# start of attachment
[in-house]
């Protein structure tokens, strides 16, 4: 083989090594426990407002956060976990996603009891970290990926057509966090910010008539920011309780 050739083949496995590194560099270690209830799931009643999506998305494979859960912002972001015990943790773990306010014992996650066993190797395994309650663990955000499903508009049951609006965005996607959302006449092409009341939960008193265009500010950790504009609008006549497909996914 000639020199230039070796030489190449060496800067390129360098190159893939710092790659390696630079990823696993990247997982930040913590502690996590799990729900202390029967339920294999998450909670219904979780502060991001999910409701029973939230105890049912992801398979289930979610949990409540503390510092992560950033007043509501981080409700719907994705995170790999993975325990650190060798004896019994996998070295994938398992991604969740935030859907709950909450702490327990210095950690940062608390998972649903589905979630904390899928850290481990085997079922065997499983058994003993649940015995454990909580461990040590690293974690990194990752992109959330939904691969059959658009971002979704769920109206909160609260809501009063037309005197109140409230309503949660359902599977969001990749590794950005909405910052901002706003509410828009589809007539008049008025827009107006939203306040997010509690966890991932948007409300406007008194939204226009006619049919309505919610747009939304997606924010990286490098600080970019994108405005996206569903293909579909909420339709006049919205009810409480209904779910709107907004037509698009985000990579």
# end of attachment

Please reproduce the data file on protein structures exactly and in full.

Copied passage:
[in-house]
């Protein structure tokens, strides 16, 4: 083989090594426990407002956060976990996603009891970290990926057509966090910010008539920011309780 050739083949496995590194560099270690209830799931009643999506998305494979859960912002972001015990943790773990306010014992996650066993190797395994309650663990955000499903508009049951609006965005996607959302006449092409009341939960008193265009500010950790504009609008006549497909996914 000639020199230039070796030489190449060496800067390129360098190159893939710092790659390696630079990823696993990247997982930040913590502690996590799990729900202390029967339920294999998450909670219904979780502060991001999910409701029973939230105890049912992801398979289930979610949990409540503390510092992560950033007043509501981080409700719907994705995170790999993975325990650190060798004896019994996998070295994938398992991604969740935030859907709950909450702490327990210095950690940062608390998972649903589905979630904390899928850290481990085997079922065997499983058994003993649940015995454990909580461990040590690293974690990194990752992109959330939904691969059959658009971002979704769920109206909160609260809501009063037309005197109140409230309503949660359902599977969001990749590794950005909405910052901002706003509410828009589809007539008049008025827009107006939203306040997010509690966890991932948007409300406007008194939204226009006619049919309505919610747009939304997606924010990286490098600080970019994108405005996206569903293909579909909420339709006049919205009810409480209904779910709107907004037509698009985000990579």